Over the Thanksgiving weekend, Story Corps, “an independent nonprofit whose mission is to provide Americans of all backgrounds and beliefs with the opportunity to record, share, and preserve the stories of our lives”, organized a National Day of Listening. Story Corps, whose stories are heard on National Public Radio (NPR) suggested that everyone reach out to their favorite teacher or mentor to say “Thank you for changing my life.”
Everyone has at least one favorite teacher. I have two.
I loved my 5th grade teacher, Mrs. Rowland, who made every task in class seem effortless. She was the Mary Poppins of my educational career who embodied the lyric, “in every task that must be done, there is an element of fun..” I was devastated when I had to leave her class midway through a school year to move to Connecticut. She was the teacher who impressed me in that short period of time as someone who visibly cared for each and every one of her students. My memories of the class are of a happy mixture of camaraderie and learning.
In contrast, my other favorite teacher, although I did not know this at the time, was the towering and imposing Sister Ella from first grade at Resurrection Elementary School in Rye, NY.
Sister Ella’s height was exaggerated by the dark pleated habit worn by the Sisters of Charity; yards of black fabric draped from her imposing shoulders to a breadth of an inch off the floor. Soaring atop this living obelisk was the commanding bonnet that framed a stern face and a set of steely black eyes. There was no hyperbole in seeing her as a Colossus; our small statures exaggerated her presence, but she could peer down on terrified parents as well. One glance from her could stop a speeding train, or more usefully, 33 six-year-olds lining up for recess…I am not exaggerating.
Sister Ella taught my classmates and me how to read. She accomplished this amazing feat with what I know now was an unsurpassed instinct for child psychology. At the beginning of the school year, she strategically placed the most challenging and difficult books, which I speculated by default must be the most interesting, well out of reach. We were allowed to access these treasures only by proving our reading prowess. The competitive streak in me was ignited at the onset of the school year, and so I speedily consumed the “easy readers” on the lower shelves as fast as I could. I poured through The Whales Go By, Sam the Firefly, and Go, Dog, Go. I plowed through the Dick and Jane series. I chugged through The Biggest Bear, Andy and the Lion and a multitude of Madeline stories. Determined to get to the prized collection ahead of the others, I lugged piles of books home to return them completed the following day.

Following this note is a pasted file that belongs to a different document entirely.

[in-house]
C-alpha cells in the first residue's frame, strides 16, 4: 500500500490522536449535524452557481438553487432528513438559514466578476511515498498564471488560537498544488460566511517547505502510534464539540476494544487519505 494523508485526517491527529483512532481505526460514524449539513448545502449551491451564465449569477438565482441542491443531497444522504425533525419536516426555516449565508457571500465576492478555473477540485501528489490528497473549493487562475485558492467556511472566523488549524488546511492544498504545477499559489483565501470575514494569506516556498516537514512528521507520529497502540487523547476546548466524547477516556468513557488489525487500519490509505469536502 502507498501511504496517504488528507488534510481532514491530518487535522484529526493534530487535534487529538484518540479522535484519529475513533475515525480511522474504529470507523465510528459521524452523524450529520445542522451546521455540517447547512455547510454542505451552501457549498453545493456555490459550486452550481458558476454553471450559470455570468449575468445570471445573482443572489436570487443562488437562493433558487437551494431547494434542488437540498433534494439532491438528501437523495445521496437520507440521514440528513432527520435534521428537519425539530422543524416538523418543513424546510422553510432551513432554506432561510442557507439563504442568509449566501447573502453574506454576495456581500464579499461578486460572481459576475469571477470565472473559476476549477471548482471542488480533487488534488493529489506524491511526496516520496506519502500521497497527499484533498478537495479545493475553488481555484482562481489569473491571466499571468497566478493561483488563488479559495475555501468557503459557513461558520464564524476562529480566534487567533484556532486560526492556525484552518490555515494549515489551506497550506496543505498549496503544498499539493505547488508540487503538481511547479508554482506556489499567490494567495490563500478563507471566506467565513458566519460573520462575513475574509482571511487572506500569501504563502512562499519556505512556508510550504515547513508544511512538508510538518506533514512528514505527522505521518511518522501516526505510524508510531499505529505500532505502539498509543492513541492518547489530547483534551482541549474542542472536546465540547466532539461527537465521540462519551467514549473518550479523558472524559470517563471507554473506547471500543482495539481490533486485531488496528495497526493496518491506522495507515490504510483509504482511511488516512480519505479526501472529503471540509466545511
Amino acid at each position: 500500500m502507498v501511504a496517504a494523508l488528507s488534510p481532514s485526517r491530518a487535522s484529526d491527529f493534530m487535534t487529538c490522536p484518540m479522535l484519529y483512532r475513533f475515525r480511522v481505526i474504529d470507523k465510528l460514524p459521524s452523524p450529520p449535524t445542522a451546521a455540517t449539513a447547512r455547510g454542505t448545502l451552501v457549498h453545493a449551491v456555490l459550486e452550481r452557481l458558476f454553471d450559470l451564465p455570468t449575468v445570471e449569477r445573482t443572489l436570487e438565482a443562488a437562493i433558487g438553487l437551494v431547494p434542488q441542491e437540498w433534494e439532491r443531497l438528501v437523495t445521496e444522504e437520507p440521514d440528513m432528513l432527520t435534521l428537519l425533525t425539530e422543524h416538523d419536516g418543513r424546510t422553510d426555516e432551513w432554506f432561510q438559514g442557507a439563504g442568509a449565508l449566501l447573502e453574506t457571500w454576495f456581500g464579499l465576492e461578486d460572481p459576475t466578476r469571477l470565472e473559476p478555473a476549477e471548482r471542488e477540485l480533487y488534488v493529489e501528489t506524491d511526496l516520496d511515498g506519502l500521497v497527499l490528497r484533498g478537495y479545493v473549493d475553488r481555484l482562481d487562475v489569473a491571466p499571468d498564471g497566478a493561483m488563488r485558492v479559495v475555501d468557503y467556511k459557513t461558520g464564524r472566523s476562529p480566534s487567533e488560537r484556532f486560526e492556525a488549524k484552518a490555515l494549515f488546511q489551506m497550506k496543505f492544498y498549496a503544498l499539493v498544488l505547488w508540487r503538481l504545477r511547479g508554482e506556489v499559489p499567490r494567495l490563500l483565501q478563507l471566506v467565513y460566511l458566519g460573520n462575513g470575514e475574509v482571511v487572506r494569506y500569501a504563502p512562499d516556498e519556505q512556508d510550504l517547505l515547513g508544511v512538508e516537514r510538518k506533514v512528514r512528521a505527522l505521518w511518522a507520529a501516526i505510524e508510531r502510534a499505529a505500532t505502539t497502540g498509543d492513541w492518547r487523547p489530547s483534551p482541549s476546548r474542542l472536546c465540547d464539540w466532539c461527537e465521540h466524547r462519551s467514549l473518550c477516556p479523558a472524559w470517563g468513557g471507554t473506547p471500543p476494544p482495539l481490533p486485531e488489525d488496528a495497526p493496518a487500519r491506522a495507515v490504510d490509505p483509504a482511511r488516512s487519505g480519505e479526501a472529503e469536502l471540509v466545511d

Not all reading instruction was enjoyable. There was the tedious work in SRA workbooks which required a student read a nonfiction passage and answer multiple choice questions. Every student started at level purple, an infuriatingly slow level with terribly dull passages. Level Gold, the top level, was impossibly far away. Several months into SRA practice, I figured how to cheat by slipping the multiple choice answer keys from the next level into my workbook for easy access. Sister Ella caught on quickly, a terrifying moment in my nascent educational career. I was trembling when she silently moved me several levels ahead. In crossing out levels purple, blue, and green, she had acknowledged my frustration. I was promoted to level Aqua! I was skipped to the middle of the SRA series, my cheating days behind me.
By midyear, I had proved my reading was up to her exacting standards, and I was allowed to read the books from the top of the shelves while others students worked in more intermediate reading groups. She had correctly assessed my competitive nature and allowed me the freedom to read from the top shelf those books that I wanted. There were copies of The Boxcar Children and the Bobbsey Twins series, Ginger Pye, and a copy of Charlotte’s Web.
By the end of the school year, the other students in class had joined me. Reading time was respected in 1st grade. We would read daily-quietly in groups or in read-alouds. The Weekly Reader was introduced that year, I learned to appreciate reading the news as well.
Sister Ella had absolutely none of the warm characteristics that usually denote a first grade teacher, however, in retrospect, I came to recognize that her ability to stimulate intellectual curiosity in her students was above par. Her gift of reading has sustained me in all of my life’s activities. To foster a love of reading is the greatest gift a teacher can give. So, thank you Sister Ella. I hope to do the same.